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Re: [PATCH] tools: fix libvirt-guests.sh text assignments



On Thu, 20 Aug 2020, Christian Ehrhardt wrote:
> On Wed, Aug 19, 2020 at 12:15 PM Christian Ehrhardt
> <christian ehrhardt canonical com> wrote:
> >
> > In libvirt 6.6 stopping guests with libvirt-guests.sh is broken.
> > As soon as there is more than one guest one can see
> > `systemctl stop libvirt-guests` faiing and in the log we see:
> >   libvirt-guests.sh[2455]: Running guests on default URI:
> >   libvirt-guests.sh[2457]: /usr/lib/libvirt/libvirt-guests.sh: 120:
> >       local: 2a49cb0f-1ff8-44b5-a61d-806b9e52dae2: bad variable name
> >   libvirt-guests.sh[2462]: no running guests.
> >
> > That is due do mutliple guests becoming a list of UUIDs. Without
> > recognizing this as one single string the assignment breaks when using 'local'
> > (which was recently added in 6.3.0). This is because local is defined as
> >   local [option] [name[=value] ... | - ]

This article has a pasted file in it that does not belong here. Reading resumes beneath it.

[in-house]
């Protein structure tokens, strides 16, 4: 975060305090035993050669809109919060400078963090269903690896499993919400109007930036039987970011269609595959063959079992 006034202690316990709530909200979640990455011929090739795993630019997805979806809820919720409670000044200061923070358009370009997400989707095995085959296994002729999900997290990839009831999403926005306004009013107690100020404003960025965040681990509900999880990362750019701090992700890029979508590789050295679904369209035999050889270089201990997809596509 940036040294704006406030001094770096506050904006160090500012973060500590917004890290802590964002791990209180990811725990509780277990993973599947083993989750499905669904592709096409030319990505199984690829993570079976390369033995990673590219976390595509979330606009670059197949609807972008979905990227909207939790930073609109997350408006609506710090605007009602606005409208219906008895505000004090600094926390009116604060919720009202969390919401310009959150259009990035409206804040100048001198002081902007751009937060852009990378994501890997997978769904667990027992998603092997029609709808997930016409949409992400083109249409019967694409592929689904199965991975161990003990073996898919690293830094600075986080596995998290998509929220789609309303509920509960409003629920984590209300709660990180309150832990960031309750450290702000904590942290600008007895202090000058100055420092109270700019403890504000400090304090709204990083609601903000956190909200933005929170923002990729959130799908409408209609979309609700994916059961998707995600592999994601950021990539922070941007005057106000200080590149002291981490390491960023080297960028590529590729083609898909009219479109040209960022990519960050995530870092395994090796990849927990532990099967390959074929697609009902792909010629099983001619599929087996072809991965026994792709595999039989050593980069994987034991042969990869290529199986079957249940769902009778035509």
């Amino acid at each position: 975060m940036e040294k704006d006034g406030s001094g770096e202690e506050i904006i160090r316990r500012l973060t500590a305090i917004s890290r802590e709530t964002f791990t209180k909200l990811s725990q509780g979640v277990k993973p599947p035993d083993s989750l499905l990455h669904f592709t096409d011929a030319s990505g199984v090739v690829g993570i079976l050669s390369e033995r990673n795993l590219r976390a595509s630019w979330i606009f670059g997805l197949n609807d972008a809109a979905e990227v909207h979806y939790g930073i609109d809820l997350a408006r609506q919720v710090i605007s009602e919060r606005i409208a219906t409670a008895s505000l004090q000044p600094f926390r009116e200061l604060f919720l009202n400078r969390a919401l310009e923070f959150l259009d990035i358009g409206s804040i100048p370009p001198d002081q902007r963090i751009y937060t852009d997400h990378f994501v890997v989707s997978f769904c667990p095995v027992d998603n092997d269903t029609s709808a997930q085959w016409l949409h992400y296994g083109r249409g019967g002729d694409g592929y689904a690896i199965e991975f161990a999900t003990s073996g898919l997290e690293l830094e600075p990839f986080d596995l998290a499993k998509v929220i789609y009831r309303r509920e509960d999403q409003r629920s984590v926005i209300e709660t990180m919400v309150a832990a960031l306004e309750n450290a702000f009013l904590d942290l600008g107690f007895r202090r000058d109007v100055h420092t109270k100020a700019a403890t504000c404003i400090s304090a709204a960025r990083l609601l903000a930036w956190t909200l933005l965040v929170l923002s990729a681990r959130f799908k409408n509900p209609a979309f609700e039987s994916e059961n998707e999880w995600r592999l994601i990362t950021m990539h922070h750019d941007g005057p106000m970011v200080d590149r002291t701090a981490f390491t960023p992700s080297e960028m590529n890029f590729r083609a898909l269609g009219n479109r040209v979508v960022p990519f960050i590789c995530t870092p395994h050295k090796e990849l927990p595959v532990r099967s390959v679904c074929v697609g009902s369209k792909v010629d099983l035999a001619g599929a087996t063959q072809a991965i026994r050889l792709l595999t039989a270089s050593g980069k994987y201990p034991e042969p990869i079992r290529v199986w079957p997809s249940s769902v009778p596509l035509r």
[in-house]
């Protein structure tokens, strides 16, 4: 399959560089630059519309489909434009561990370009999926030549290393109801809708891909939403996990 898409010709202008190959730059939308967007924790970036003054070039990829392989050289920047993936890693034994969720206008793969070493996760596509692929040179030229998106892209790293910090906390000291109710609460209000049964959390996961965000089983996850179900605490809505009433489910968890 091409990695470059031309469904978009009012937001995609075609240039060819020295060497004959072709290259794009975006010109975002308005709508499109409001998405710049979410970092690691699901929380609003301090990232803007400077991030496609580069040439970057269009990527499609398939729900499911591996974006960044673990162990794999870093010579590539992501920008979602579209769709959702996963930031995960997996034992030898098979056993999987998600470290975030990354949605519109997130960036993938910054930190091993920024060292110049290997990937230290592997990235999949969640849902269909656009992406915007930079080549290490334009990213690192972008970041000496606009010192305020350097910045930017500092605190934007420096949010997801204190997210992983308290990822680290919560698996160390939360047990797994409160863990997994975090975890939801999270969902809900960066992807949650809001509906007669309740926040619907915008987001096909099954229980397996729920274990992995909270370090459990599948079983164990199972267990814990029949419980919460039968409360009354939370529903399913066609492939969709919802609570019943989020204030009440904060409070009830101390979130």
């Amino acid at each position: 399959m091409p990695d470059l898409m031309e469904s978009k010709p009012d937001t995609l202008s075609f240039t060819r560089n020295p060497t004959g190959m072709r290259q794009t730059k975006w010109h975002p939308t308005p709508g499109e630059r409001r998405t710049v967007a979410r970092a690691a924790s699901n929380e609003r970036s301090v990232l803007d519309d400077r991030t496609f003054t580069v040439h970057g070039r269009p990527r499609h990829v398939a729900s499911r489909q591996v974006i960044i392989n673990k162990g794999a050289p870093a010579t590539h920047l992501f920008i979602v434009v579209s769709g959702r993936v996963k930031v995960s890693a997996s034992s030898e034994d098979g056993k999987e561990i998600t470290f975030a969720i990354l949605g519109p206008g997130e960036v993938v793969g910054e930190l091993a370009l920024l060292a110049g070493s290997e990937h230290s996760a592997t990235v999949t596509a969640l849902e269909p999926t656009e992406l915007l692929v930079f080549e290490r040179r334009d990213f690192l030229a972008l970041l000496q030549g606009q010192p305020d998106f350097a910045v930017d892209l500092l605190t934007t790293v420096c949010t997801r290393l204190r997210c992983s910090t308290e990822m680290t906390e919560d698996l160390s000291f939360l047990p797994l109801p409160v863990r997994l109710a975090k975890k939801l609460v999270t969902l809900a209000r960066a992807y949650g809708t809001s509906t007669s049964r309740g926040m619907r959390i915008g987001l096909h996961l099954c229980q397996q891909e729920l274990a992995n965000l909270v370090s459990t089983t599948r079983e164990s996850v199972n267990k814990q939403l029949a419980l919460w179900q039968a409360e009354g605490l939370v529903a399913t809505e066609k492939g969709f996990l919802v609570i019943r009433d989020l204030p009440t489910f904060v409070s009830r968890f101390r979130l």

> > which makes the shell trying handle the further part of the string as
> > variable names. In the error above that string isn't a valid variable
> > name triggering the issue that is seen.
> >
> > To resolve that 'textify' all assignments that are strings or potentially
> > can become such lists (even if they are not using the local qualifier).
> 
> Just to illustrate the problem, this never was great and could cause
> warnings/errors,
> but amplified due to the 'local' it makes the script break now.

Arguably the big problem here is that 'local' isn't actually specified by 
POSIX, so can not be used in a portable /bin/sh script. (It might end up 
in POSIX eventually, see [1].)

If this were a Bash script, then all of those variable assignments 
(whether they're local or not) would work as expected:

    $ echo $BASH_VERSION 
    5.0.17(1)-release
    $ uuid='2a49cb0f-1ff8-44b5-a61d-806b9e52dae2 2a49cb0f-1ff8-44b5-a61d-806b9e52dae3'
    $ foo() { x=$uuid; echo "<$x>"; }
    $ bar() { local x=$uuid; echo "<$x>"; }
    $ foo
    <2a49cb0f-1ff8-44b5-a61d-806b9e52dae2 2a49cb0f-1ff8-44b5-a61d-806b9e52dae3>
    $ bar
    <2a49cb0f-1ff8-44b5-a61d-806b9e52dae2 2a49cb0f-1ff8-44b5-a61d-806b9e52dae3>

This works even when Bash is running in POSIX mode.

But POSIX shells that do not support 'local' seem to be rare, and your 
suggested change would make these assignments work even on shells that do 
not apply special parsing rules for it.

[1] https://www.austingroupbugs.net/bug_view_page.php?bug_id=767


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